With its creamy, crease-less formula, L'Oréal's Visible Lift Blur Concealer ($9) was the first to impress me. (Unexpectedly, I've continued using it every day since the experiment.) The CoverGirl blush ($13) and bronzer ($8) I used bore a surprising resemblance to my favorite Hourglass Ambient Lighting products. The fine-tipped NYX liquid liner ($7) swished across my lid with the flexibility and pigment of products thrice its price. So far, so good.
But what struck me the most about this look was this Revlon Super Lustrous Lipstick ($8), which I'd pulled from the obscurity of my lipstick drawer after having abandoned the stuff for half a decade. Five years ago, when I was living in New York City, this was my absolute favorite lipstick—I wore it almost every day.
Rediscovering its moisturizing consistency, lightweight feel, and vibrant color left my lips on-point all day, but it also sent me back, as if by time machine, to my former life in New York. Every time I looked in the mirror, I caught a glimpse of my 19-year-old self—that naïve hot mess with her orange lips—and it reminded me of how far I've come since.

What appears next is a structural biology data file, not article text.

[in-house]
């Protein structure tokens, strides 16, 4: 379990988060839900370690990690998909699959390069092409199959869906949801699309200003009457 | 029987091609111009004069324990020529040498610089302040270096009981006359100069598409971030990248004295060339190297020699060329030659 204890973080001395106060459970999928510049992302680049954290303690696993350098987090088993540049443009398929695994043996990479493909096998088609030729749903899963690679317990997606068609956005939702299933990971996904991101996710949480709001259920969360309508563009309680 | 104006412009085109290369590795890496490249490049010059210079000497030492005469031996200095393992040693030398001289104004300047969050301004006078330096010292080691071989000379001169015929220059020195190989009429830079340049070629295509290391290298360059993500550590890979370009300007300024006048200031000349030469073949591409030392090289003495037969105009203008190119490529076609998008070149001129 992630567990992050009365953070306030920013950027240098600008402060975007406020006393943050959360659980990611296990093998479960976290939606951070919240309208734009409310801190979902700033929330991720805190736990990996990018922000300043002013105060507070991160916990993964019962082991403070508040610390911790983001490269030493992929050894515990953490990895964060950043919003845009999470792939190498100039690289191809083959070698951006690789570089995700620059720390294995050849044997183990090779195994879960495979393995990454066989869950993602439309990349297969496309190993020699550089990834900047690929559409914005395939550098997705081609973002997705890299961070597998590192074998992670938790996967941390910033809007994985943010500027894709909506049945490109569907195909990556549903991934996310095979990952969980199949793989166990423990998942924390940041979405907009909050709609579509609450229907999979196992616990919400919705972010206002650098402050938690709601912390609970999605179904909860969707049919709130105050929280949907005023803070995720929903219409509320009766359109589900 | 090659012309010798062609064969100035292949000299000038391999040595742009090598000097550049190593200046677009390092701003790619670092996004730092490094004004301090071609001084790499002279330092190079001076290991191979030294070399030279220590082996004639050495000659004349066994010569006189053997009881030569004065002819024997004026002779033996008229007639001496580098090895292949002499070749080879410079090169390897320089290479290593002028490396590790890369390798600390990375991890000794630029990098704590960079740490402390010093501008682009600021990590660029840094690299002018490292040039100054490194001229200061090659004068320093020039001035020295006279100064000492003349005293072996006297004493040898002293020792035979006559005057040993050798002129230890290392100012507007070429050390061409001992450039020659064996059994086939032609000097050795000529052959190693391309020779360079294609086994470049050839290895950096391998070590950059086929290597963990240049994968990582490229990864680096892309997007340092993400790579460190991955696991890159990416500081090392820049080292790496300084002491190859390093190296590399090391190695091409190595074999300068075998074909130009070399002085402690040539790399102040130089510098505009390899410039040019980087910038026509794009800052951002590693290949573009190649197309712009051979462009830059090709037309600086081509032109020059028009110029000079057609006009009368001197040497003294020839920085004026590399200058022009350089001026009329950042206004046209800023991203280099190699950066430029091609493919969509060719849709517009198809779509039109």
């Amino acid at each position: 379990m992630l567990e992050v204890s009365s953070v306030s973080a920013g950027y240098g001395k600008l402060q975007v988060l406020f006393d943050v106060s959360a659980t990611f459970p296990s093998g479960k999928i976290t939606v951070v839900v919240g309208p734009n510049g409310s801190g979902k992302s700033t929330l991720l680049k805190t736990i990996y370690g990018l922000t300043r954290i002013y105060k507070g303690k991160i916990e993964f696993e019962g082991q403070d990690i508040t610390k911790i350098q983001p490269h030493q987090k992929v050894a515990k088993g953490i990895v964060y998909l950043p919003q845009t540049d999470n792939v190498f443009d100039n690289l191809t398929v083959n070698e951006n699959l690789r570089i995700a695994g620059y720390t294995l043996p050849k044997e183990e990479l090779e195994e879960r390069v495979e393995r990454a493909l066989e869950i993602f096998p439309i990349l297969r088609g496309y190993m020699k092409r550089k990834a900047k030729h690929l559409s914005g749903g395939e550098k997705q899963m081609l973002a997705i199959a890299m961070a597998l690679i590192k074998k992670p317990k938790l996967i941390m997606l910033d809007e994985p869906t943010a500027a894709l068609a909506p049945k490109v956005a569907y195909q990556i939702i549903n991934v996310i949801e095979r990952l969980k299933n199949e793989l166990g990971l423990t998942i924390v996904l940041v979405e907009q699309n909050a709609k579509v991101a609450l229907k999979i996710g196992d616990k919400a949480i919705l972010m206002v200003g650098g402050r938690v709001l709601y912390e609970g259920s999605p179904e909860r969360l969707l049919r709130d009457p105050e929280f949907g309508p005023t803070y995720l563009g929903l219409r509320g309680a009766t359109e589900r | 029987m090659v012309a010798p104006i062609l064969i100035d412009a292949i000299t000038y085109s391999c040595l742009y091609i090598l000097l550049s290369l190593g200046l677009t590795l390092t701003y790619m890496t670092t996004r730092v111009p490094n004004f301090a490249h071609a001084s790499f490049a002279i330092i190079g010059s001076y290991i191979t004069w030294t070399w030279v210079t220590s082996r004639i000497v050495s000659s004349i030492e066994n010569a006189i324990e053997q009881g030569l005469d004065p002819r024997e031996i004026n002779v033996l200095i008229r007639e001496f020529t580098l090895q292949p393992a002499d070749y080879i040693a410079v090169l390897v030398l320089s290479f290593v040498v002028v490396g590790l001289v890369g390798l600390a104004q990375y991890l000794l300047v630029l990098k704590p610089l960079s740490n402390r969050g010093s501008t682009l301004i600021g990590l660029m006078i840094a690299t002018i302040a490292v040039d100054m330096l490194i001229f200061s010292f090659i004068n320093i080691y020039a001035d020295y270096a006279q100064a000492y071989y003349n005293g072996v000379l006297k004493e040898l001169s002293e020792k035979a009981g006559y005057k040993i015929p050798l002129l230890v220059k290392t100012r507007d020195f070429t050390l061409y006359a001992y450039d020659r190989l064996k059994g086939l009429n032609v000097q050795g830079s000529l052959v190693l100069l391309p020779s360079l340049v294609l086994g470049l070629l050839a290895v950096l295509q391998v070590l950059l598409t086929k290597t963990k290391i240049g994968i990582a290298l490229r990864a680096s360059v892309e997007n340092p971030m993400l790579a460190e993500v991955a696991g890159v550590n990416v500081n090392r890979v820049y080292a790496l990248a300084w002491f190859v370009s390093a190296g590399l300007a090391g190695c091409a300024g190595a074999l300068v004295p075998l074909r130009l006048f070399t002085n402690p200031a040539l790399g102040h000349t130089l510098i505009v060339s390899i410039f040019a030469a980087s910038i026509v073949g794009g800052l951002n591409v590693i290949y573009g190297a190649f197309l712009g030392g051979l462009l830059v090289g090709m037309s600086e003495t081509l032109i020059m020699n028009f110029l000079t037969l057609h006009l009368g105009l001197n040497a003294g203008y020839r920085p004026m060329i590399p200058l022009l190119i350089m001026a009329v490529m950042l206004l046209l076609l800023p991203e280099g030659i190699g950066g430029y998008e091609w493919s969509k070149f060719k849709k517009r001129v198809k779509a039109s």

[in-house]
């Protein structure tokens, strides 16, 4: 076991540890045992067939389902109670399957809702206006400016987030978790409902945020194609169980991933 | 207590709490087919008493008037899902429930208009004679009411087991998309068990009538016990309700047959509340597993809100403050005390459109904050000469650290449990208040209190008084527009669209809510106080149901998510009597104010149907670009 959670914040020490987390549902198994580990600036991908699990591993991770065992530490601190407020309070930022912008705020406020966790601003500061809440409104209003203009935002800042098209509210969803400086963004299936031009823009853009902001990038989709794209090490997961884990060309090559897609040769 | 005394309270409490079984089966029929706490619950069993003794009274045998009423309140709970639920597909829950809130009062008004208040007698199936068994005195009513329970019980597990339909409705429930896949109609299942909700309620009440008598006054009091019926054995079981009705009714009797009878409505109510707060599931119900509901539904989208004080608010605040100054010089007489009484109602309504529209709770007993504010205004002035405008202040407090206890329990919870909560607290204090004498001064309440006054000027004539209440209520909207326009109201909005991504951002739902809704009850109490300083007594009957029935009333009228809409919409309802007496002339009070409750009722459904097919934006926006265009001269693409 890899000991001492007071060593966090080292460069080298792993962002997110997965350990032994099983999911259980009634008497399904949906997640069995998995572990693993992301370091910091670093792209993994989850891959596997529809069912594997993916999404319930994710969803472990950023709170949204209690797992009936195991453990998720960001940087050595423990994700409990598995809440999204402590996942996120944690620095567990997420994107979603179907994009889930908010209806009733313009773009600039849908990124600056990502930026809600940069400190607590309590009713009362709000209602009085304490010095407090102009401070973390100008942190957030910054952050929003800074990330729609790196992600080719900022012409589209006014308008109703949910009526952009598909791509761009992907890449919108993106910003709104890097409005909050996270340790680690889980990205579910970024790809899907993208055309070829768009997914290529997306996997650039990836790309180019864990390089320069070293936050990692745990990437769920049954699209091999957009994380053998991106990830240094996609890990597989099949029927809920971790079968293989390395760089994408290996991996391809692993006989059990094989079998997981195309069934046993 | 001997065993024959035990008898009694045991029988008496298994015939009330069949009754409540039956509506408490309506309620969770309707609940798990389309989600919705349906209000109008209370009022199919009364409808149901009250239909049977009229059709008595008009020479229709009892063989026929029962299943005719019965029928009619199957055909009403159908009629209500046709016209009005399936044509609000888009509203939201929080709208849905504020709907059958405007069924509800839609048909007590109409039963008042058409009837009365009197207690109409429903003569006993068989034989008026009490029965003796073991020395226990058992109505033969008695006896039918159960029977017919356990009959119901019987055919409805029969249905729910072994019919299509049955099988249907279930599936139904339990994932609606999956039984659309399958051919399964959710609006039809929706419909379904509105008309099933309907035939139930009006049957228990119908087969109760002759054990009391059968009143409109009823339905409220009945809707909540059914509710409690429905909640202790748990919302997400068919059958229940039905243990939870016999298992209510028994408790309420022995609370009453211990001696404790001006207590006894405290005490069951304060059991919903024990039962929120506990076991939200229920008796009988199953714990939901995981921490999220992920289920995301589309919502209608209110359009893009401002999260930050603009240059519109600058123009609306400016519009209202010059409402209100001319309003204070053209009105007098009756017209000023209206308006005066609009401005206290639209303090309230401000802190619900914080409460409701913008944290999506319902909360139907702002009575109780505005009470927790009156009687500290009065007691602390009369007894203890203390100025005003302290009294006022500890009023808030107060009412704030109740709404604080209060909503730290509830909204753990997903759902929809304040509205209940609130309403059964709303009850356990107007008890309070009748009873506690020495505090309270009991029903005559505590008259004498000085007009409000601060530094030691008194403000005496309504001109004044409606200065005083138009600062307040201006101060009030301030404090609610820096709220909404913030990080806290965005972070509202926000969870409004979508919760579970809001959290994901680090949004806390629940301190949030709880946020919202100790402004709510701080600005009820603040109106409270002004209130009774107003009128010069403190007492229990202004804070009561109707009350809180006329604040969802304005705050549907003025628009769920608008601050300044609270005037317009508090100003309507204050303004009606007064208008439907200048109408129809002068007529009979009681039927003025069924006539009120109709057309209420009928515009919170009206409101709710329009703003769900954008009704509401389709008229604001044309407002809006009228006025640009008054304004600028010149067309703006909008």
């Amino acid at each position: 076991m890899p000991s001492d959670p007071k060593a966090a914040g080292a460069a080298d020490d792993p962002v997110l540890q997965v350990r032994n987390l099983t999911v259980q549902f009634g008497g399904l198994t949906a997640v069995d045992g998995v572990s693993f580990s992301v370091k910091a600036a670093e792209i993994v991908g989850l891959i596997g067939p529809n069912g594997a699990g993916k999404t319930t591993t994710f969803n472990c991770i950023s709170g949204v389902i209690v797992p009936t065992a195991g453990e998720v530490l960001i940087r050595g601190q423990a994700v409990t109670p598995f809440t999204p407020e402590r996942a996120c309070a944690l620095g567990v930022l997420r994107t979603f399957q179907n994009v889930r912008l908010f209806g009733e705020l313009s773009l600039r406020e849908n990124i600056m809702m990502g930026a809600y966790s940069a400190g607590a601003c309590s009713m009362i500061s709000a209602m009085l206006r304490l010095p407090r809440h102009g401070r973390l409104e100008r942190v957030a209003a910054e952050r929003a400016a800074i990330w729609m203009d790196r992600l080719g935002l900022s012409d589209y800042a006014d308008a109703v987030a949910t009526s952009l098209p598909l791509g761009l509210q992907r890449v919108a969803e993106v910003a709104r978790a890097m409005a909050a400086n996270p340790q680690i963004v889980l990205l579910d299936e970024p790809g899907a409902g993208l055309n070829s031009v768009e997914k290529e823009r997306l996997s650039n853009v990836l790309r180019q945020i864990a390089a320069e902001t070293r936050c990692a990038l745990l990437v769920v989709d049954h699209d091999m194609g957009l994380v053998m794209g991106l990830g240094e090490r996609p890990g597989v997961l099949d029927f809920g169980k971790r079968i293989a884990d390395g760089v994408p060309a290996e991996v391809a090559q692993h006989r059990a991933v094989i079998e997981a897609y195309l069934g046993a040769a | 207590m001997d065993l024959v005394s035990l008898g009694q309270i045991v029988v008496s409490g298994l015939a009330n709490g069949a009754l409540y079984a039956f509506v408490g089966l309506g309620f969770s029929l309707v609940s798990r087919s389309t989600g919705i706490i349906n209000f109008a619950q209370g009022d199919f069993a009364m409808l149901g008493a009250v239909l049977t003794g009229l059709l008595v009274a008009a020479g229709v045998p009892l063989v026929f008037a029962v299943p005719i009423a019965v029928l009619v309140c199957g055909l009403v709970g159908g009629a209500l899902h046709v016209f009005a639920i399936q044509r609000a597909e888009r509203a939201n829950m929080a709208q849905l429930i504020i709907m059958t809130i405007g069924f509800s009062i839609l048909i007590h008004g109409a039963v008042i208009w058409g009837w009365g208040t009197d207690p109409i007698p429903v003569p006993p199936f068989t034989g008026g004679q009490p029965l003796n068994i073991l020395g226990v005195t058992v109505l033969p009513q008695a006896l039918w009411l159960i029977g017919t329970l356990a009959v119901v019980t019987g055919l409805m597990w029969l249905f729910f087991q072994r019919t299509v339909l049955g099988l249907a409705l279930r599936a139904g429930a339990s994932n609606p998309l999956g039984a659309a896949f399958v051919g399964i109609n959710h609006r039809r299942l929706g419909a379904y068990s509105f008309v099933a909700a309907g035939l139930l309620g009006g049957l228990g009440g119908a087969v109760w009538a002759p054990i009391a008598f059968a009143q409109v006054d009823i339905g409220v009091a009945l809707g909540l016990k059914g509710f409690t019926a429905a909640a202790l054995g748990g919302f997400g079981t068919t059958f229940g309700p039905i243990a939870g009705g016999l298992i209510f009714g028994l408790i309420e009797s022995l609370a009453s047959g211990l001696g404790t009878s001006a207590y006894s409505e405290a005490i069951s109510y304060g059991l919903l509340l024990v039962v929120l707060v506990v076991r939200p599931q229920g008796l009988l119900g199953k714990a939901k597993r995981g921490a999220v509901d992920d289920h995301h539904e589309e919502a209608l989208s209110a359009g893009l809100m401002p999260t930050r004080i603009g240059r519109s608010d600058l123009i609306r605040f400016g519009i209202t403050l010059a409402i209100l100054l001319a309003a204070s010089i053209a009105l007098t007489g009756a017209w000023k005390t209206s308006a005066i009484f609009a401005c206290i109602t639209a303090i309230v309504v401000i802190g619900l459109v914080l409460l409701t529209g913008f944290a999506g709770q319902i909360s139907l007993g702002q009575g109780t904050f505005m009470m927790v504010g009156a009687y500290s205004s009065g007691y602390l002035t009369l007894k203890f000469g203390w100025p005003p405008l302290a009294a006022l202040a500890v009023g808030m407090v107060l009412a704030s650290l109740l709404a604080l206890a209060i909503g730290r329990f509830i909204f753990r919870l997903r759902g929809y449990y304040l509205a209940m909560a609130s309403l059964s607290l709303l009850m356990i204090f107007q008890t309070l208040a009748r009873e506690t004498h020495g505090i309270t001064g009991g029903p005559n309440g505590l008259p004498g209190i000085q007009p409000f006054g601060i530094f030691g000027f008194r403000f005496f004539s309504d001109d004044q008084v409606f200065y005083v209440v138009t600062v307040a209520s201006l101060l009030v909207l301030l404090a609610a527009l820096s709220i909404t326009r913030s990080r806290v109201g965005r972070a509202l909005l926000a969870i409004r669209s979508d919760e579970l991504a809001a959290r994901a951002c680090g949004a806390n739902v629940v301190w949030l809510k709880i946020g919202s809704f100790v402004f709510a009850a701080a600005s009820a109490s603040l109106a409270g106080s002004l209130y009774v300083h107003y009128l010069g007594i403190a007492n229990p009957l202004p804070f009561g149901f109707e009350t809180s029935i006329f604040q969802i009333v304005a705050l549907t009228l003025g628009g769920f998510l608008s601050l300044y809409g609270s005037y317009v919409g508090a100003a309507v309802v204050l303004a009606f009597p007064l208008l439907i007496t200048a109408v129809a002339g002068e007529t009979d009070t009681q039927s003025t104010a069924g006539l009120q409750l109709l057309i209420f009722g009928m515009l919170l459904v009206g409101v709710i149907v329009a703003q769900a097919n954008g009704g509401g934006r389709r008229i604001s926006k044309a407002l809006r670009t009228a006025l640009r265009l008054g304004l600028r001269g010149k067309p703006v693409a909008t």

Fueled by nostalgia, my confidence in the experiment swelled a percentage point or two.
Star product: Revlon Super Lustrous Creme Lipstick ($8) in Kiss Me Coral.
My Tuesday look was a bit more trend-driven: a fuchsia lip and glossy lids.
Remembering the versatility of the drugstore that I once knew so well, I decided to get crafty: Instead of hunting for a highlighter explicitly intended for glossy lids, I whipped out a Carmex lip balm ($2). I dabbed a few layers of the stuff onto my lids, paired it with a bright pink lip ($12), and was feeling my look the whole day.
This look also introduced me to Pixi's Natural Brow Duo ($16), which has replaced the $33 brow product I was using before. Featuring a teardrop-shaped pencil on one end and a tinted setting gel on the other, the product is alarmingly luxe.
Another thing I love about this look is that 100% of the products used are cruelty-free, which I was delighted to find at the drugstore.
My Wednesday look was responsible for the most compliments I've received on my makeup in weeks. (And because I survive on sweet talk over oxygen, I proceeded to keep a log of the exact tally: five total.)